Step 1. Explain to the customer what the process is going to be. The two biggest things that you want to clarify to them is that they will be responsible for anything the warranty company doesn't pay and that because of the warranty company it will probably take longer to repair the car. In other words, auto repair is still going to take time and cost money. If possible get the paperwork for the warranty from the customer at this time.

Step 2. Get approval from the customer for diagnostic time. The warranty company (with few exceptions) is not going to pay for this.

Step 3. Diagnose the vehicle

Step 3.5 Read the warranty paperwork if you haven't already (and if you have it). Make sure that what you are about to call for approval on is a covered repair, if it isn't, then don't bother calling the company, call the customer. Often the paperwork will tell you how to explain the repair to the warranty company, some things will only be covered if they failed due to another part failing.

Step 4. Write a proper estimate. When you are dealing with a warranty company they will want to know what labor guide you are using, what your labor rate is, what the tax rate is in your state, is labor taxed or just parts? All parts need to be itemized, including hose clamps, how much coolant you need, every detail. Most of these companies will not pay for shop supplies, so if you want to get paid for using a hose clamp, write it down. Parts have to have part numbers and you have to note if they are aftermarket or dealer parts. Use all of your normal mark-ups, just as you would for a regular customer.

Step 5. Make sure you have the vin number/mileage on the work order.

Step 6. Call the warranty company. Yes, you may have to wait on hold for a little while or leave a message and wait for a call back. Once you are talking to a real, live human, give them the information that the want. They are just doing a job, and the easier you make their job, the easier it is for them to say "yes, that's covered and we will pay $XXX" Write down what they will pay, don't take it personally when they say that they will only pay half your normal labor rate and won't pay more than $XX for a part. Maybe they don't pay for gaskets, or fluids, or a million other possibilities. Just write it down. Whatever the company doesn't cover, then the customer will. Once you get to know the individual warranty companies you can figure out the best way to write the estimates. Some companies will pay up to dealer list on any part, so if you can quote the dealer list price for a part, then buy the part for less through worldpac, so be it. Make sure you ask the warranty company how they pay. Do they need a signed invoice faxed to them? Will they send you a credit card number within 24 hours? Is there a number to call if their is a problem?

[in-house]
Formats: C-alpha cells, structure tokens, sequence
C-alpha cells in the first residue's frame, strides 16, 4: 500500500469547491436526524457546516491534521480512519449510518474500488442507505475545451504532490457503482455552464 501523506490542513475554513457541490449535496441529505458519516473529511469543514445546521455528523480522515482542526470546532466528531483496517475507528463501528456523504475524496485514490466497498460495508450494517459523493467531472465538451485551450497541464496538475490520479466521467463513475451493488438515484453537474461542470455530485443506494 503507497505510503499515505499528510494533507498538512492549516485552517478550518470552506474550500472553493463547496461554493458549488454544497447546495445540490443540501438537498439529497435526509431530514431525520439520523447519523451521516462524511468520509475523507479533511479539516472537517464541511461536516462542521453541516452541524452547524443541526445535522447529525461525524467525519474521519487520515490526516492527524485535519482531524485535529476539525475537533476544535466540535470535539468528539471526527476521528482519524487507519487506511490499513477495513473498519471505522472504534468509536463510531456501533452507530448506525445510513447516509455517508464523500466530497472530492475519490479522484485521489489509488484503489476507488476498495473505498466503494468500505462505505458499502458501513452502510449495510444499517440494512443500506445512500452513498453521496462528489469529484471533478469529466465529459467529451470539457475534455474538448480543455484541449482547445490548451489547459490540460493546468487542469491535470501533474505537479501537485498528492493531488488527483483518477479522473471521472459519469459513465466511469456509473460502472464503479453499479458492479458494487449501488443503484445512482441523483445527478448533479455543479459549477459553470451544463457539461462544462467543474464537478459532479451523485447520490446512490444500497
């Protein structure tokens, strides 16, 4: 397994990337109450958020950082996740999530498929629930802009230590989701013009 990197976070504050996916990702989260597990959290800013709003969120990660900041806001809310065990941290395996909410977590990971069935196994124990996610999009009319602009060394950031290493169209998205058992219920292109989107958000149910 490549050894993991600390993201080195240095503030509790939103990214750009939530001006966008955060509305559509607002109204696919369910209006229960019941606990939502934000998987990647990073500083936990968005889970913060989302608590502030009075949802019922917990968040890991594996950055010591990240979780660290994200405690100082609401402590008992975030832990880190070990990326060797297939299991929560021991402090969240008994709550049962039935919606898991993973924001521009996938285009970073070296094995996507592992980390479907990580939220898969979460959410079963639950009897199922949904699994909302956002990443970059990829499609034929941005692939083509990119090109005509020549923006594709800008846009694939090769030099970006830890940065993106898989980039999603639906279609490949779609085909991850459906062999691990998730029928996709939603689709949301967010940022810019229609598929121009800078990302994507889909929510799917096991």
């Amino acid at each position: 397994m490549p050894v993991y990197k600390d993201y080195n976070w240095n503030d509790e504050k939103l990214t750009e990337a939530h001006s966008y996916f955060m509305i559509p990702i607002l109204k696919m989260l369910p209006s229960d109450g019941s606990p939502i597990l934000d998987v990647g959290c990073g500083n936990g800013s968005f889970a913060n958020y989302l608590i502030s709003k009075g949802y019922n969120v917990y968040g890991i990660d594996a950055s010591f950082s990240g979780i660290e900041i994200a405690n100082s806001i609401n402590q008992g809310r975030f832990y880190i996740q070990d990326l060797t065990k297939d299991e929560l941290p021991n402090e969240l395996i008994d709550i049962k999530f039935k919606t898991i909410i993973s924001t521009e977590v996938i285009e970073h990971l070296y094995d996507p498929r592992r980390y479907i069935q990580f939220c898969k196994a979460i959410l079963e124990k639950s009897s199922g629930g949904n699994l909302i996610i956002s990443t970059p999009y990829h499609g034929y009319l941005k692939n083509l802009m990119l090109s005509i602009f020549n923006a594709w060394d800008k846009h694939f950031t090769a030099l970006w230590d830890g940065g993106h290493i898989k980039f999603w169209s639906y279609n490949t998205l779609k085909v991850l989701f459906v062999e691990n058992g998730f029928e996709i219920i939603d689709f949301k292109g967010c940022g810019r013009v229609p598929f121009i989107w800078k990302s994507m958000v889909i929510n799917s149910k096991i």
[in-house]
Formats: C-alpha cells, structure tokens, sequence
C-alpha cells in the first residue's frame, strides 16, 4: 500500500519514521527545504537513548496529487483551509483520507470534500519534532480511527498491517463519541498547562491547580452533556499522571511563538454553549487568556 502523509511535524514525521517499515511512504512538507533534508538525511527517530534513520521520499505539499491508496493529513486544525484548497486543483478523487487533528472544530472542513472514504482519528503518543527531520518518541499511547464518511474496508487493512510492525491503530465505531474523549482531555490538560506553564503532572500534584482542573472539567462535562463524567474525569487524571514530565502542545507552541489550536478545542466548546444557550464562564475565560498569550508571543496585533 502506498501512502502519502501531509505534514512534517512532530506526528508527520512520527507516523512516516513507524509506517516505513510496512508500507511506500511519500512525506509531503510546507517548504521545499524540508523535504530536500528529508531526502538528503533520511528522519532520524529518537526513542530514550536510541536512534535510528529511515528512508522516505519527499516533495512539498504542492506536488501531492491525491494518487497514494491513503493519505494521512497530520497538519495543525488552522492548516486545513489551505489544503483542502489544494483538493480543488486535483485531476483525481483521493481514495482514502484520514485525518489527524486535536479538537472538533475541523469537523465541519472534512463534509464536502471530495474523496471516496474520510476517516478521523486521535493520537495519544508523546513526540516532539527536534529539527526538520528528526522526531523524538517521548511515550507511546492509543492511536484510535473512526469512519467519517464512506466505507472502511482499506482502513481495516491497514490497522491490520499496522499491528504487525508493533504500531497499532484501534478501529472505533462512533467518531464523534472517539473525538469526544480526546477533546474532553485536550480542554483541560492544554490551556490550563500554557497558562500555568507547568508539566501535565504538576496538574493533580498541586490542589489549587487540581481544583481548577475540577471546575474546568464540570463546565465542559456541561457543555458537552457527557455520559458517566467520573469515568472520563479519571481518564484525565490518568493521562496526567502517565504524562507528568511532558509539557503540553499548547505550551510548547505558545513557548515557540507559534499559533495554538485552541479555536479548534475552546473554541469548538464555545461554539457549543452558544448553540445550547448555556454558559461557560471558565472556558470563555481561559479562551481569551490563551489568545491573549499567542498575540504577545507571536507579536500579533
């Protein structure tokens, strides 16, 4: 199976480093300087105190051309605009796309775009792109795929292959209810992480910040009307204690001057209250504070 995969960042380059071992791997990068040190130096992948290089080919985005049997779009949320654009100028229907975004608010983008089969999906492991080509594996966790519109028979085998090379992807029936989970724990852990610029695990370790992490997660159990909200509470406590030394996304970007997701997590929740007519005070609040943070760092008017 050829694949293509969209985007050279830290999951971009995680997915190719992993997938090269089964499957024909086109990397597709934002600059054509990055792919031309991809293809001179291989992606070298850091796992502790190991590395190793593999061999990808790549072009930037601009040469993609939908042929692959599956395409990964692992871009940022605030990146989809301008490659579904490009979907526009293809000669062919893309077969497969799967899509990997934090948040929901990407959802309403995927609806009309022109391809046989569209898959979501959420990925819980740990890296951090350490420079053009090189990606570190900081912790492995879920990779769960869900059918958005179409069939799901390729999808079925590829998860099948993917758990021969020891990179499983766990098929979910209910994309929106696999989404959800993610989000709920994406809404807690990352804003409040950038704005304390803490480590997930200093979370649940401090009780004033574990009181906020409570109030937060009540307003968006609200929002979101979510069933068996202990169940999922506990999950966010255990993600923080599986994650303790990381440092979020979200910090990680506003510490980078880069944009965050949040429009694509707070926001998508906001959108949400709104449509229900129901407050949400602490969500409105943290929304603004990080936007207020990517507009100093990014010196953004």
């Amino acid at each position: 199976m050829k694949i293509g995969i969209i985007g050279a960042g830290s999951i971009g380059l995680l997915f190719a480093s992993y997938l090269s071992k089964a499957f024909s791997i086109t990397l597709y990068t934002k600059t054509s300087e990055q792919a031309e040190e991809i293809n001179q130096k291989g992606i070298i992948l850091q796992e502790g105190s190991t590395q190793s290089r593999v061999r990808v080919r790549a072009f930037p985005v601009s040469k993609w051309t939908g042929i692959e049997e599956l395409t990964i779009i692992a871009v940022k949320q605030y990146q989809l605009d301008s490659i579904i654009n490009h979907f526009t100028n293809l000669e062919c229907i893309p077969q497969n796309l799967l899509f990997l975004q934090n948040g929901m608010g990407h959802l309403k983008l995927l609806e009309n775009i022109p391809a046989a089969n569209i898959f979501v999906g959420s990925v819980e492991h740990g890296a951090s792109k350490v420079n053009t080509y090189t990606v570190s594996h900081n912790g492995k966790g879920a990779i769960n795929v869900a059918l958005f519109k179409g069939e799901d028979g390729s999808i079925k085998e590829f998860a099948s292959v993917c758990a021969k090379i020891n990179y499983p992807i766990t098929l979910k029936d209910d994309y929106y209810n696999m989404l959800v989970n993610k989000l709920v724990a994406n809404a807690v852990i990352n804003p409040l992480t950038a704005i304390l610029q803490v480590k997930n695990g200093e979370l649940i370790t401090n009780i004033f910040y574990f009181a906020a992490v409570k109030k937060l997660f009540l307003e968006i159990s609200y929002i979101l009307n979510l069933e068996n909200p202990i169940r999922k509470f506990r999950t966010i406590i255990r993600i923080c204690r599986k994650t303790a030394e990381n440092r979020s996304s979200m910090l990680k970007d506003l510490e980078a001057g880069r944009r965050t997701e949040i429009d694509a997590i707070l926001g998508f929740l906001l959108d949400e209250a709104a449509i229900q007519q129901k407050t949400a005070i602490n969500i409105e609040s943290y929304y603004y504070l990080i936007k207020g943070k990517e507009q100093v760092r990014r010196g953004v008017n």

Step 7. Call the customer. Let them know what the warranty company will pay, and what their share of the costs are. Get their approval.

Step 8. Fix the car

Step 9. Collect the money. This may depend on shop to shop, I never had a problem with collecting the customer's share of the repair then waiting a day or two for the warranty company to pay theirs. If it's a company you never dealt with before, or you got a bad feeling for their professionalism you may want to keep the car until you get paid by both the warranty company and the customer. To me, this would be a case by case decision.